PCMark Vantage - Hard Disk Tests
Version and / or Patch Used: 1.0.0
Developer Homepage: http://www.futuremark.com
Product Homepage: http://www.futuremark.com/benchmarks/pcmark-vantage/
PCMark Vantage is the first objective hardware performance benchmark for PCs running 32 and 64 bit versions of Microsoft Windows Vista. PCMark Vantage is perfectly suited for benchmarking any type of Microsoft Windows Vista PC from multimedia home entertainment systems and laptops to dedicated workstations and high-end gaming rigs. Regardless of whether the benchmarker is an artist or an IT Professional, PCMark Vantage shows the user where their system soars or falls flat, and how to get the most performance possible out of their hardware. PCMark Vantage is easy enough for even the most casual enthusiast to use yet supports in-depth, professional industry grade testing.
FutureMark has developed a good set of hard disk tests for their PCMark Vantage Suite. Windows users can count on Vantage to show them how a drive will perform in normal day to day usage scenarios. For most users these are the tests that matter since many of the old hat ways to measure performance have become ineffective to measure true Windows performance.
HDD1 - Windows Defender
HDD2 - Gaming
HDD3 - Windows Photo Gallery
HDD4 - Vista Startup
HDD5 - Windows Movie Maker
HDD6 - Windows Media Center
HDD7 - Windows Media Player
HDD8 - Application Loading
The new 317MB/s read limit on the 128GB model is still giving the Vertex 4 trouble in Vantage. I suspect once OCZ gets the Vertex 4 reading at full speed with a single command this number will shoot up with the highest performers in this test.
Benchmarks - PCMark Vantage - Drives with Data Testing
PCMark Vantage - Drives with Data Testing
For a complete breakdown on the Drives with Data Testing please read this article. You will be able to perform this test at home with the files provided in the article - full instructions are included.
- Brief Methodology
SSDs perform differently when used for a period of time and when data is already present on the drive. The purpose of the Drives with Data testing is to show how a drive performs in these 'dirty' states. SSDs also need time to recover, either with TRIM or onboard garbage collection methods.
Drives with Data Testing - 25%, 50%, 75% Full States and Dirty / Empty Test
Files needed for 60 (64GB), 120 (128GB), 240 (256GB)
60GB Fill - 15GB, 30GB, 45GB
120GB Fill - 30GB, 60GB, 90GB
240GB Fill - 60GB, 120GB, 160GB
Empty but Dirty - a test run just after the fill tests and shows if a drive needs time to recover or if performance is instantly restored.
HDD1 - Windows Defender
HDD2 - Gaming
HDD3 - Windows Photo Gallery
HDD4 - Vista Startup
HDD5 - Windows Movie Maker
HDD6 - Windows Media Center
HDD7 - Windows Media Player
HDD8 - Application Loading
We still prefer our own version of Vantage where the drives have data placed on them. As you know SSDs slow as they become populated so measuring performance on an empty drive isn't that real-world.
The 128GB model doesn't take a big hit unlike some of the other drives we've tested. The overall performance isn't as high either, but Vantage relies heavily on very low queue depth reads, the one short coming on the Vertex 4.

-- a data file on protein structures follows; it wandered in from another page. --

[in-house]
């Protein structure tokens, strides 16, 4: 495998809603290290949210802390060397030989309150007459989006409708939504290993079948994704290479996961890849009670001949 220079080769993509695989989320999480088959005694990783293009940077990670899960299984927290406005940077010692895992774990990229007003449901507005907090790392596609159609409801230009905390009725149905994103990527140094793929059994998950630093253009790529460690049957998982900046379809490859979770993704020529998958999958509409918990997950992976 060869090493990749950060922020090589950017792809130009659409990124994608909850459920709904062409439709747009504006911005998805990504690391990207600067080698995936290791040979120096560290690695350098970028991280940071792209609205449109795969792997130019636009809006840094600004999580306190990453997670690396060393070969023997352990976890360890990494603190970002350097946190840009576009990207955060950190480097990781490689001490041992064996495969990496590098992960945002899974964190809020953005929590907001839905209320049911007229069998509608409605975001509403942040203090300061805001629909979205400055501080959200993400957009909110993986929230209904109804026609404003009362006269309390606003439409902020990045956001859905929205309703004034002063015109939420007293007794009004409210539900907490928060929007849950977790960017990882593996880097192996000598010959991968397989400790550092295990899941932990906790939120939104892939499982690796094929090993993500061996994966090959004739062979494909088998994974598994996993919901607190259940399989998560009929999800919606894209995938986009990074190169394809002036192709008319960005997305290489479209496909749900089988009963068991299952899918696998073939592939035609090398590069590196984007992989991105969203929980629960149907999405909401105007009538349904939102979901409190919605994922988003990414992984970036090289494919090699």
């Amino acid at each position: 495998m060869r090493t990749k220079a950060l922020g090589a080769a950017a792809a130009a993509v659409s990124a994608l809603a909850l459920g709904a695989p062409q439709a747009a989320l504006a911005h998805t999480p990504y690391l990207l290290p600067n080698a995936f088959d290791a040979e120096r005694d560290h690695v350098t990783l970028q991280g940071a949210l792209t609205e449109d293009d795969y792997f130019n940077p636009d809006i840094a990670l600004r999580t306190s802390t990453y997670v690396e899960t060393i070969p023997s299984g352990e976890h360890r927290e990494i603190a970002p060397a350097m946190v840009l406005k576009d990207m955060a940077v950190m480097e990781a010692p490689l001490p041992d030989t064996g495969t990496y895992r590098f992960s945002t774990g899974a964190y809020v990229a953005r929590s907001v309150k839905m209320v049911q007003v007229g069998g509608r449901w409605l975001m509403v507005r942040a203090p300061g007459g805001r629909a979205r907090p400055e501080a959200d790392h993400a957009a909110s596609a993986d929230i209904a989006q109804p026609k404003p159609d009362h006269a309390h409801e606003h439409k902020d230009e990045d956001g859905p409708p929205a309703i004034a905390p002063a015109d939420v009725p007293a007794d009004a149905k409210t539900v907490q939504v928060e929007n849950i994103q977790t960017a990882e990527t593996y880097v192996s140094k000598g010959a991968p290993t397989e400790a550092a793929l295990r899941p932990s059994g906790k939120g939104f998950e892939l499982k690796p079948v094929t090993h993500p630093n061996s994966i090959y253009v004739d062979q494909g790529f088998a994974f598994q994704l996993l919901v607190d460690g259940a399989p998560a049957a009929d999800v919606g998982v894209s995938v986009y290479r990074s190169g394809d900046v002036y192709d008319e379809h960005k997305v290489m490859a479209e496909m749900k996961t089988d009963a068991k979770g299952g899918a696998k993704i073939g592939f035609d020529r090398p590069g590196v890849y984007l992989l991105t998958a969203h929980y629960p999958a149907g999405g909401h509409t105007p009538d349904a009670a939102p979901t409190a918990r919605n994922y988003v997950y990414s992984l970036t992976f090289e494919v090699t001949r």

TRIM is working very well on the Vertex 4 128GB drive. It is always nice to see the performance increase in our final test when we delete the data off of the drive.
Benchmarks - AS SSD
AS SSD Benchmark
Version and / or Patch Used: 1.2.3577.40358
Developer Homepage: Alex Intelligent Software
Product Homepage: Alex Intelligent Software
AS determines the performance of Solid State Drives (SSD). The tool contains four synthetic as well as three practice tests. The synthetic tests are to determine the sequential and random read and write performance of the SSD. These tests are carried out without the use of the operating system caches.
In all synthetic tests the test file size is 1GB. AS can also determine the access time of the SSD, the access of which the drive is determined to read through the entire capacity of the SSD (Full Stroke). The write access test is only to be met with a 1 GB big test file. At the end of the tests three values for the read and write as well as the overall performance will be issued. In addition to the calculated values which are shown in MB/s, they are also represented in IO per seconds (IOPS).
Note: AS SSD is a great benchmark for many tests, but since Crystal Disk Mark covers a broader range of 4K tests and HD Tune Pro covering sequential speeds, we will only use the Copy Benchmark from AS SSD.
- Copy Benchmark
The file copy test shows very good performance on the V4 128GB. The Vertex 3 Max IOPS though produces some very, very good numbers. SandForce has had a year and a half to work on their firmware and OCZ is only a month in with this release, so we expect all of our benchmarks to increase over time.
Benchmarks - Anvil Storage Utilities
Anvil Storage Utilities
Version and / or Patch Used: BETA 11
So what is Anvil Storage Utilities? First of all, it's a storage benchmark for SSDs and HDDs where you can check and monitor your performance. The Standard Storage Benchmark performs a series of tests, you can run a full test or just the read or the write test or you can run a single test, i.e. 4K DQ16.